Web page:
Lyrics for O, My Beloved Father

Posted In: Amateur Harpists

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    unknown-user on #159287

    I have the harp music for ‘O, My Beloved Father’ by Puccini, and I wondered if anyone might have the lyrics. I like

    Bonnie Shaljean on #159288

    It’s an aria from Gianni Schicchi, one of the one-act operas in Puccini’s Il Triticco, and here are two translations below, though neither of them really seems to fit the music too well. If you know anyone who speaks Italian, you might get them to do a literal line-by-line translation for you, and then put something together yourself that’s more poetic. What a great idea to sing while playing it! More info below (courtesy of Google):


    O mio babbino caro
    mi piace �� bello, bello
    vo’andare in Porta Rossa
    a comperar l’nello!
    S��, s�� ci voglio andare!
    E se l’amas si indarno,
    andrei sul Ponte Vecchio,
    ma per butarmi in Arno!
    Mi strugo e mi tormento!
    O Dio vorei morir!
    Babbo piet��, piet��!
    Babbo piet��, piet��!

    Oh my beloved Papa!
    He’s pleasing, he’s beautiful.
    I want to go to Porta Rossa, to buy the ring.
    Yes, yes I want to go.
    And if I love in vain.
    I’ll go to Ponte Vecchio to throw myself in the Arno.
    I struggle and I’m tormented!
    Oh God I want to die!
    Daddy please please!
    Daddy please please!

    Oh my dear daddy
    I love him, he is so handsome
    I want to go to Porta Rossa
    to buy the ring!
    Yes, yes, I mean it
    And if my love were in vain
    I would go to Ponte Vecchio
    and throw myself in the Arno!
    I fret and suffer torments!
    Oh God, I would rather die!
    Daddy, have pity, have pity!
    Daddy, have pity, have pity!

    Gianni Schicchi is the third and final installment of Il Trittico, Giacomo Puccini’s trilogy of one-act operas. Though the trilogy itself is not often performed, Schicchi has remained a perennial favorite ��� well-loved for its lyrical concision and ensemble humor ��� and is often cited as a masterpiece of Italian comedy.

    The story, which comes from an apparently true-to-life passage in Dante’s Inferno, was adapted for the stage by the librettist Giovecchino Forzano. A wealthy miser has died, and the greedy members of his family are horrified to find that he has written all of them out of his will. In a scheme to steal back their inheritance, they enlist the help of the morally ambiguous title character, who then succeeds in bilking them out of the money. A side plot involves the young romance between Schicchi’s daughter, Lauretta, and a member of the “grieving” (none of them cared a whit for the old man!) family, Rinuccio.

    [Another summary] The Comedy Gianni Schicchi is set in Florence in the year 1299 in the house of Buoso Donati, recently deceased. His relatives have waited patiently by his death-bed, anxiously hoping for the reading of the wealthy Donati’s will. They are outraged to discover that they have been left nothing, and that the entire estate has been donated to charity. Rincuccio, nephew to the dead Donati, is in love with Schicchi’s daughter Lauretta, but he is forbidden by the family matriarch to marry her because she has no dowry. Gianni Schicchi, has a reputation around the city for his cleverness and cunning. Hoping that the family will come to approve of Schicchi and Lauretta, Rinuccio persuades his elders to allow Schicchi to come and try his hand at helping them find a way to negate Donati’s will. Schicchi arrives, but is offended by the family’s greed and snobbery. Just as he is about to go, Lauretta hoping for approval from Rinnucio’s clan, pleads with her father in this aria to stay and lend his help. Lauretta successfully convinces her father to help the Donati family. He devises a brilliant scheme, and with the proper legal officials summoned, Schicchi, disguised as an ailing Buoso Donati, proceeds to leave the entire estate to himself, much to the outrage of the family. He chases them out of what is now his house, and Lauretta and Rinuccio rejoice because now she has the dowry needed for the marriage.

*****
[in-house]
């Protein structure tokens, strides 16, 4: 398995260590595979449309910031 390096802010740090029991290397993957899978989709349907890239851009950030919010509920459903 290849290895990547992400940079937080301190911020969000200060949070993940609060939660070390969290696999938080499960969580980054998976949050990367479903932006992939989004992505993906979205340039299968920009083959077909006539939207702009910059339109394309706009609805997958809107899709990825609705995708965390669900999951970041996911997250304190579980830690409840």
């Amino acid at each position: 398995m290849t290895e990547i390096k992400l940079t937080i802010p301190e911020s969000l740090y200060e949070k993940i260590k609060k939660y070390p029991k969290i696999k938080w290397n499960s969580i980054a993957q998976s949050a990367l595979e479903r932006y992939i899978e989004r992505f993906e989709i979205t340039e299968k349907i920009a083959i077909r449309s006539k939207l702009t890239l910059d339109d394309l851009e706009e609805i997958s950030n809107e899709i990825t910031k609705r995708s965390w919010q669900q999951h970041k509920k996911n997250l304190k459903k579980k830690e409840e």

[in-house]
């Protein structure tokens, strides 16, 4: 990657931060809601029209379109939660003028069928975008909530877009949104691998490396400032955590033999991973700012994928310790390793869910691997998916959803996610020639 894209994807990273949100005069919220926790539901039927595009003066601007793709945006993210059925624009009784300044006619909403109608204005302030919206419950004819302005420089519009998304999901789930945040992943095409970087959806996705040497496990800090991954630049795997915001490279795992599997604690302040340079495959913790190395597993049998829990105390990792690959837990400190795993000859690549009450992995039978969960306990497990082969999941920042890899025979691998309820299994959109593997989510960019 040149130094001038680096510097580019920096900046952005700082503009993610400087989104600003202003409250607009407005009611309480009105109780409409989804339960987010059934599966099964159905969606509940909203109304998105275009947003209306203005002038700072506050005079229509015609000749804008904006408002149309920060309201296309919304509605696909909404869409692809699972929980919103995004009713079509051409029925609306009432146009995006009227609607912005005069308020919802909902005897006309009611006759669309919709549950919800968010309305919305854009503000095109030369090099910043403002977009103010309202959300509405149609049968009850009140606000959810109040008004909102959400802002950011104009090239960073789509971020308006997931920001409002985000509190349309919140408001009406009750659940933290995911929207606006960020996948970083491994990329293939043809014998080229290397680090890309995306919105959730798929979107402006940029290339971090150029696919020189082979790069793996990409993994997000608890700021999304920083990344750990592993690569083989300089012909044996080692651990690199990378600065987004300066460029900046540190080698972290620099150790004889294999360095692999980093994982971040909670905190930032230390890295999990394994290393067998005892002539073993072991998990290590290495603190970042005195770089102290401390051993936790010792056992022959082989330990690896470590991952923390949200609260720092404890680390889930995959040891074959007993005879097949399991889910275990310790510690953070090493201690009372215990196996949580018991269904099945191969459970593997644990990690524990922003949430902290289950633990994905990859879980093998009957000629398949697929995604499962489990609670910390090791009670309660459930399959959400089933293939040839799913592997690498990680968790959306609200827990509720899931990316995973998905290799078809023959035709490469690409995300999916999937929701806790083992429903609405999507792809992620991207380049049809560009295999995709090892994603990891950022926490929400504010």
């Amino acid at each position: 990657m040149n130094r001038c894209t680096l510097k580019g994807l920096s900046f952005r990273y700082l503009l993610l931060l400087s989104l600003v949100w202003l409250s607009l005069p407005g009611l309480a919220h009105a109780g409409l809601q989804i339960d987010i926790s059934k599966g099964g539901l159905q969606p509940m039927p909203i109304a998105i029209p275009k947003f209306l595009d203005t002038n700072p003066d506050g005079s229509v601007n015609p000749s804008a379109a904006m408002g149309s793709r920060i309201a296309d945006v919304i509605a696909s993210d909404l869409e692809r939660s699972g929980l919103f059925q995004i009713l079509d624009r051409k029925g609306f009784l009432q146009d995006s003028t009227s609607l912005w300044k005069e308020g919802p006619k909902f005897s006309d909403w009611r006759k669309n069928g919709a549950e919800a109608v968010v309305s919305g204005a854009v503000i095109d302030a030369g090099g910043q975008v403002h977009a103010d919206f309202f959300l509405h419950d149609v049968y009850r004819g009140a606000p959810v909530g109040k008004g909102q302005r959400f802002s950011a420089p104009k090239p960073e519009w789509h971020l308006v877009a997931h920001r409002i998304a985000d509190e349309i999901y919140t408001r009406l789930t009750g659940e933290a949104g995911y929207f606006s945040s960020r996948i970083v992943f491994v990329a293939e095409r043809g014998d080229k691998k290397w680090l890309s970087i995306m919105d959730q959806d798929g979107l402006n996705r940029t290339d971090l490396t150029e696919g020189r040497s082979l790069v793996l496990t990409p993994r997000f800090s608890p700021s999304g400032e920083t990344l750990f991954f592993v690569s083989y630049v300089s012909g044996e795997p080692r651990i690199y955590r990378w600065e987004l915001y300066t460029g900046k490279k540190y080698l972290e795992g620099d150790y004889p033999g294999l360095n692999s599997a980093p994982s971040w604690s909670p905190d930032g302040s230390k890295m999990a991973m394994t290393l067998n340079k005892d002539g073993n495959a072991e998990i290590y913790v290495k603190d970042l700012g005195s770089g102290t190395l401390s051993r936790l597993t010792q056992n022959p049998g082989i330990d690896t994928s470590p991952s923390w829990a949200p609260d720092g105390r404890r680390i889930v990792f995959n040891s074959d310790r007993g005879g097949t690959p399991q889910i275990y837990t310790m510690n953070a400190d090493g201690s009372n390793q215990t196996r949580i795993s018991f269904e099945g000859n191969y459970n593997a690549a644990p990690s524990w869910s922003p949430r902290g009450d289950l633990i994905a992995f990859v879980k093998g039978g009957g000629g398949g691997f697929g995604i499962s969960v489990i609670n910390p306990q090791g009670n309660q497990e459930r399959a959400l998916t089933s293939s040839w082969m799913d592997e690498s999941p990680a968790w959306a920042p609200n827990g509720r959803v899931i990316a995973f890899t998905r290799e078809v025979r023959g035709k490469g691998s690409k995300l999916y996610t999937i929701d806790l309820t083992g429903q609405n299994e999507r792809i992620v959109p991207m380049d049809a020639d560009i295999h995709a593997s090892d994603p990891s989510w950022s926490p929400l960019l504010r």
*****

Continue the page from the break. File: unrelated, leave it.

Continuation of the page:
Bonnie Shaljean on #159289

    Sorry about the question marks – they’re meant to be punctuation (thought I’d learned how to deal with the HTML but obviously not). That last Italian word is “pieta”, S?? is Si – etc etc etc. Apologies –

    How does one avoid this problem?

    barbara-brundage on #159290

    >thought I’d learned how to deal with the HTML but obviously not)

    It’s not your fault, Bonnie. This site enforces a very restricted encoding on web browsers–most annoying. Hugh says he’ll look into it one of these days.

    S.S. You are amazingly talented if you can play this one and sing it at the same time. There’s an awful lot going on.

    unknown-user on #159291

    Bonnie, thank you so much for your very informative letter. You certainly know a lot about opera. I am wondering if you are involved in it. I am not a trained singer, but I like to sing when

    patricia-jaeger on #159292

    S.S., your

    Evangeline Williams on #159293

    This one song is very simple, but beautiful, as far as the melody goes.

    Briggsie B. Peawiggle on #159294

    I sang the role of ‘Zita’ in that opera in grad school a few years back. It was an entirely WONDERFUL role and so much fun to perform.


    HBrock25 on #159295


    Could you please udate the link to


    The site has moved to

    Ulric Voyer composer’s site has also moved to

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